Our ram in the optometry truck.

Our surgical team had a fantastic day full of challenges that were overcome with team work, and our Ghanaian anaesthetist shared how he was left in charge of a case when Perry was called out for an emergency. Eric felt his courage slip as Perry left but quickly realized that “when you are trained by master trainers, you will be ready to overcome." The team had the privilege of operating on one of David Mensah's family members. No pressure!

Dinner was waiting when we returned. I know some family members back home were worried about what their loved ones might be eating in Africa so I thought I’d give you our dinner menu from last night: pumpkin and ginger soup, fresh bread, rice garnished with corn and peas, rice sauce, roast beef with BBQ sauce, salad with fresh vegetables and eggs, yam fritters (made with Lucy’s yams) and fresh watermelon, grapes and pineapple. Needless to say we may not lose any weight in Ghana!

Our special dinner guest tonight was Dr. Mensah himself, and he updated us on some world news and weather reports from home. He gave touching words to us all on behalf of his people, reminding us that many of them have never sat in front of a nurse or a doctor in their lives. He prepped us for Yaara, his village — a village where health is returning due to the consistent efforts of the medical team. Unfortunately a crew of our people missed his speech (Dr. Carlye, Lisa, Bill, Val and Joan) as a medical emergency arrived during dinner time.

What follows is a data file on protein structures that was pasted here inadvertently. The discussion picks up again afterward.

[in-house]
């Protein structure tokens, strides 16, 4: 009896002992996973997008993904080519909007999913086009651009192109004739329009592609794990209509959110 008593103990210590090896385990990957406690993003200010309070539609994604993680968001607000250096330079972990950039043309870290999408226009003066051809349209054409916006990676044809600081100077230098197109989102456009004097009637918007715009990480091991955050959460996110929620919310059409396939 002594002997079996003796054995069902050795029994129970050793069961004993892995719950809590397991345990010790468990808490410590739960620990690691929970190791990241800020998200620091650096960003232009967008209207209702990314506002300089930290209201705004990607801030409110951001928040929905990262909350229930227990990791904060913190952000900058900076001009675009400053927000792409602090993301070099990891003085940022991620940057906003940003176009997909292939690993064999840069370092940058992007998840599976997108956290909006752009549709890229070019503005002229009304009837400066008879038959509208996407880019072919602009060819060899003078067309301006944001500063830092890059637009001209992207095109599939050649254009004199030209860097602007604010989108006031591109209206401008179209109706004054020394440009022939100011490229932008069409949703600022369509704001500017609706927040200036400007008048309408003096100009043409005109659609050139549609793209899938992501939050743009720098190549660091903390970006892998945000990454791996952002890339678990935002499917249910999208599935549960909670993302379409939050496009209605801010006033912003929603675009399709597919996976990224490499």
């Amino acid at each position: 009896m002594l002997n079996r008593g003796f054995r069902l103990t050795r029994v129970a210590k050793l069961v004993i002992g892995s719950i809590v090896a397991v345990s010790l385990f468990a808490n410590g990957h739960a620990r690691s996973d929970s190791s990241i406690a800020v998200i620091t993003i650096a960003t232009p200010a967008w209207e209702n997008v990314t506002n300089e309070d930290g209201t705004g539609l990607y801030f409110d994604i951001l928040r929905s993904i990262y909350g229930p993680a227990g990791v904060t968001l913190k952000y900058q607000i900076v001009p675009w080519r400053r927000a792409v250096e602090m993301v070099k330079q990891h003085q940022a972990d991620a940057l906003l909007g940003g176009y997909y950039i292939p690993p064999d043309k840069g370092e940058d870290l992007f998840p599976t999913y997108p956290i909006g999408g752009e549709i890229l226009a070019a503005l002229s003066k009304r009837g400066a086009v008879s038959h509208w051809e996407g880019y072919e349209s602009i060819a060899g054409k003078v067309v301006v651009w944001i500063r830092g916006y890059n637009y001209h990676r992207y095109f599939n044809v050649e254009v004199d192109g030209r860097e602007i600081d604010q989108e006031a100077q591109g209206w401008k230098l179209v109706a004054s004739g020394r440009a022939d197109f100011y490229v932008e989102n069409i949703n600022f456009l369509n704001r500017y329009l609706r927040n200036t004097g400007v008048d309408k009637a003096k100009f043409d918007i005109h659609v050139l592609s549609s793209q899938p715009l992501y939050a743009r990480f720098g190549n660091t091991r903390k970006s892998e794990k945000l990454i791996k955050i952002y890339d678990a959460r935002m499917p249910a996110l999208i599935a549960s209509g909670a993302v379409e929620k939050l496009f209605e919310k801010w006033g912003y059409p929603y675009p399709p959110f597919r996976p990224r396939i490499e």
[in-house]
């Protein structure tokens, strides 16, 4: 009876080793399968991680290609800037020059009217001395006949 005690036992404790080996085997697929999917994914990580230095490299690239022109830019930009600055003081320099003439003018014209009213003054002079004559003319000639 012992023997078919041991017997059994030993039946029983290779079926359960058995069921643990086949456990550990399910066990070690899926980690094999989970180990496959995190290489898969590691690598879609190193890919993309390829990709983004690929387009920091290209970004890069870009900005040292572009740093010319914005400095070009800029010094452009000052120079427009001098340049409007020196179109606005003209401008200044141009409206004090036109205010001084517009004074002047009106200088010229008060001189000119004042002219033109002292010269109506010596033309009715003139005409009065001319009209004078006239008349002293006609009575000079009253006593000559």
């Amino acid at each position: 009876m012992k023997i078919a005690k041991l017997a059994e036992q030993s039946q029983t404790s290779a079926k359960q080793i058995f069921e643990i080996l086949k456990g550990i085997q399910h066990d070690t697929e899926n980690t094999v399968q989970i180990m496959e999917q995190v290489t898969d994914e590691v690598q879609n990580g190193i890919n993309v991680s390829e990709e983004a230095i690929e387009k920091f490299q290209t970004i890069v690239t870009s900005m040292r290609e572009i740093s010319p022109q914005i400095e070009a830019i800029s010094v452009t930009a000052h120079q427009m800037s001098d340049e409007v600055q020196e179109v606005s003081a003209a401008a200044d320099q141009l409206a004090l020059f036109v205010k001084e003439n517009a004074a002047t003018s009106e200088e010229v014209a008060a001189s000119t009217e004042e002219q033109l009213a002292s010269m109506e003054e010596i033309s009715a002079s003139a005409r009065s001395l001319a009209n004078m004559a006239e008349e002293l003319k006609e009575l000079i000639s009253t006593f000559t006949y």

We thought our day was finally over but as we walked back to our residence a hysterical mother brought her daughter to the gate who they thought had been bitten by a snake. Thankfully it was “JUST a scorpion bite” and we were able to send her home with some pain medication.

As this day closes, I must say that it is the chief’s final words to us that are ringing in my ears. What occurred today in the village of Nyamboi and in the operating theatres and the eye laser room in Carpenter was highly beyond anything any of us could have asked for or imagined. These words come from one of my favourite Bible verses. For those of you praying for the team, your prayers are being heard.

On to Yaara we go!